Type Inference


This code infers the types of all local variables. The main recursive function takes an arbitrary form and returns a form in which the head of each operation has been replaced by a vector [type head].

The types of most forms are determined by rule:

Special type rules are required for forms headed by: begin, set!, multiple-set!, constant-set!, values, while, unary-if, binary-if, make-point, scan, return, no-value (used to drop an output value on the floor), and begin.

In particular, the type of a unary-if statement is unspecified. The type of a binary-if form is the common type of its two clauses if they have the same type, and unspecified otherwise.

When the type of a symbol is first recorded, we might not have complete type information. It might be assigned an integer value when it is really a real. It might be assigned only a missing value. If the value is reset, the information from the two instances is fused. If fusion is impossible, an error is triggered.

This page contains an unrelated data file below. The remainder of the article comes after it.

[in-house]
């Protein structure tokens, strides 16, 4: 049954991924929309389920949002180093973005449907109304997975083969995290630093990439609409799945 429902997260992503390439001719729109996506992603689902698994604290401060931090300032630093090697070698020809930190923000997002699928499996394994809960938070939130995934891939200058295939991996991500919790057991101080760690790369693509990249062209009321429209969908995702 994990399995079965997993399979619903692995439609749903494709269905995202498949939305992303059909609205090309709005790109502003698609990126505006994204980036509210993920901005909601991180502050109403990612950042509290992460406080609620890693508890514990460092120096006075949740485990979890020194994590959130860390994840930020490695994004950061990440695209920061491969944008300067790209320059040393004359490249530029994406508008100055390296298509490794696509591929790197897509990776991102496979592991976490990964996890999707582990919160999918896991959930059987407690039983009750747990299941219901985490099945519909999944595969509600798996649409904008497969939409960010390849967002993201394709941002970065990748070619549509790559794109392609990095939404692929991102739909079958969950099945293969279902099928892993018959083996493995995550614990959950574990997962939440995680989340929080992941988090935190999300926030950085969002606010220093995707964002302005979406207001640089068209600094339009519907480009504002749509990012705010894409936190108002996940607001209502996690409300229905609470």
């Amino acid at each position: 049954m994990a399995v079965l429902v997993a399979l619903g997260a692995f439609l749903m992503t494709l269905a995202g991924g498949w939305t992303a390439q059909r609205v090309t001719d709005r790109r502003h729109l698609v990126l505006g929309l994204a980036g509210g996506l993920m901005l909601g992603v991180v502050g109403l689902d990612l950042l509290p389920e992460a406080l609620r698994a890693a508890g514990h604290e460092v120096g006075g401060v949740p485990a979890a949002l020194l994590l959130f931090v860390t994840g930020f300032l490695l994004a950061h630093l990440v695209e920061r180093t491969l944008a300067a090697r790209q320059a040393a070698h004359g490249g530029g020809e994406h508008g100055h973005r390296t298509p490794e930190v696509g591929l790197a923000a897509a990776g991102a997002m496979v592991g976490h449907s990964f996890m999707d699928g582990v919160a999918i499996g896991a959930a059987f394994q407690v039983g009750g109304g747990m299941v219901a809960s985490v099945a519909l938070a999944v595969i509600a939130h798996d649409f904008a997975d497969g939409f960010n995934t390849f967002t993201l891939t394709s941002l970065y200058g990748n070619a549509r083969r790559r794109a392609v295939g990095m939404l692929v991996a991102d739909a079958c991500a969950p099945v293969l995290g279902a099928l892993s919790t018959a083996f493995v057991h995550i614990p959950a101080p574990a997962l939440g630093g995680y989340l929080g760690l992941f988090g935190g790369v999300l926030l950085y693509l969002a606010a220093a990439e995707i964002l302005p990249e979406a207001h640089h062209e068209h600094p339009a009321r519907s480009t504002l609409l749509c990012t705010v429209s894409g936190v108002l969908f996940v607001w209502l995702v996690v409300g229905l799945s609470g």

In the first pass (step 5a), type inference is run twice. The first time is used to mark types for all the variables. Notice that the type of a variable may be upgraded (e.g. from integer to real) as this proceeds through the code. Type inference is run a second time to add type markings to subforms.

If an integer value is assigned to a real variable, the integer value is converted to a real using exact->inexact.


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